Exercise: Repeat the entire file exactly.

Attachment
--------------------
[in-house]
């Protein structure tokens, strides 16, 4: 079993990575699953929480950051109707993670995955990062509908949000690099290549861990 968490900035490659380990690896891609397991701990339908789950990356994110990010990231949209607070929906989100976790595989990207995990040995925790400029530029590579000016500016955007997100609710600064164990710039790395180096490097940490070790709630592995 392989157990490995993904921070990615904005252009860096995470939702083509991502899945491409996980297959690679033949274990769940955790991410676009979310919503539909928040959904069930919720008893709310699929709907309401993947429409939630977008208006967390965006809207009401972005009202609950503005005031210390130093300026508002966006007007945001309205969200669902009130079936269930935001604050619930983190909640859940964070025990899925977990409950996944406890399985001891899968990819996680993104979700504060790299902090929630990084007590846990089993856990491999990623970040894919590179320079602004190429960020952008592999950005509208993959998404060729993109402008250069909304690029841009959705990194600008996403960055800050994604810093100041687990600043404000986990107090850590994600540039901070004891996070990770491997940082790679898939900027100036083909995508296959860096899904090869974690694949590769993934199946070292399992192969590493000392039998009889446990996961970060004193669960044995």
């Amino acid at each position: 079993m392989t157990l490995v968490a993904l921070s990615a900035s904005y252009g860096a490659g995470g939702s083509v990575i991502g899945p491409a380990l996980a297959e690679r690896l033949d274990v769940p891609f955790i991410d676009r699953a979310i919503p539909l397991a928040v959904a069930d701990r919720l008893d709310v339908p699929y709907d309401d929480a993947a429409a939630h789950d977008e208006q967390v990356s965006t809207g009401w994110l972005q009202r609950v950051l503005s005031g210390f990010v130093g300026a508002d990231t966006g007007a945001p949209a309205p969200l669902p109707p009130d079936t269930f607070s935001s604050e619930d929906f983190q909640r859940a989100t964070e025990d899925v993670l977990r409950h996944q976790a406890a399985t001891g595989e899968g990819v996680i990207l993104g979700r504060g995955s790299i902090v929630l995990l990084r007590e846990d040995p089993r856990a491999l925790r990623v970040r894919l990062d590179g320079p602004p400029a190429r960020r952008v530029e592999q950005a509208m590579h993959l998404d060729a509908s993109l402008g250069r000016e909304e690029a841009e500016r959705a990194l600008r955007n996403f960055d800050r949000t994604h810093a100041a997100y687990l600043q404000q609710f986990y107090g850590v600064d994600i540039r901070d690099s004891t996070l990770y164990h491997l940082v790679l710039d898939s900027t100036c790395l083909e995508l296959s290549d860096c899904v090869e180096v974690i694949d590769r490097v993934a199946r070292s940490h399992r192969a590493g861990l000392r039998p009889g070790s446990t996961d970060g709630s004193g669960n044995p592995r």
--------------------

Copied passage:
[in-house]
């Protein structure tokens, strides 16, 4: 079993990575699953929480950051109707993670995955990062509908949000690099290549861990 968490900035490659380990690896891609397991701990339908789950990356994110990010990231949209607070929906989100976790595989990207995990040995925790400029530029590579000016500016955007997100609710600064164990710039790395180096490097940490070790709630592995 392989157990490995993904921070990615904005252009860096995470939702083509991502899945491409996980297959690679033949274990769940955790991410676009979310919503539909928040959904069930919720008893709310699929709907309401993947429409939630977008208006967390965006809207009401972005009202609950503005005031210390130093300026508002966006007007945001309205969200669902009130079936269930935001604050619930983190909640859940964070025990899925977990409950996944406890399985001891899968990819996680993104979700504060790299902090929630990084007590846990089993856990491999990623970040894919590179320079602004190429960020952008592999950005509208993959998404060729993109402008250069909304690029841009959705990194600008996403960055800050994604810093100041687990600043404000986990107090850590994600540039901070004891996070990770491997940082790679898939900027100036083909995508296959860096899904090869974690694949590769993934199946070292399992192969590493000392039998009889446990996961970060004193669960044995």
């Amino acid at each position: 079993m392989t157990l490995v968490a993904l921070s990615a900035s904005y252009g860096a490659g995470g939702s083509v990575i991502g899945p491409a380990l996980a297959e690679r690896l033949d274990v769940p891609f955790i991410d676009r699953a979310i919503p539909l397991a928040v959904a069930d701990r919720l008893d709310v339908p699929y709907d309401d929480a993947a429409a939630h789950d977008e208006q967390v990356s965006t809207g009401w994110l972005q009202r609950v950051l503005s005031g210390f990010v130093g300026a508002d990231t966006g007007a945001p949209a309205p969200l669902p109707p009130d079936t269930f607070s935001s604050e619930d929906f983190q909640r859940a989100t964070e025990d899925v993670l977990r409950h996944q976790a406890a399985t001891g595989e899968g990819v996680i990207l993104g979700r504060g995955s790299i902090v929630l995990l990084r007590e846990d040995p089993r856990a491999l925790r990623v970040r894919l990062d590179g320079p602004p400029a190429r960020r952008v530029e592999q950005a509208m590579h993959l998404d060729a509908s993109l402008g250069r000016e909304e690029a841009e500016r959705a990194l600008r955007n996403f960055d800050r949000t994604h810093a100041a997100y687990l600043q404000q609710f986990y107090g850590v600064d994600i540039r901070d690099s004891t996070l990770y164990h491997l940082v790679l710039d898939s900027t100036c790395l083909e995508l296959s290549d860096c899904v090869e180096v974690i694949d590769r490097v993934a199946r070292s940490h399992r192969a590493g861990l000392r039998p009889g070790s446990t996961d970060g709630s004193g669960n044995p592995r």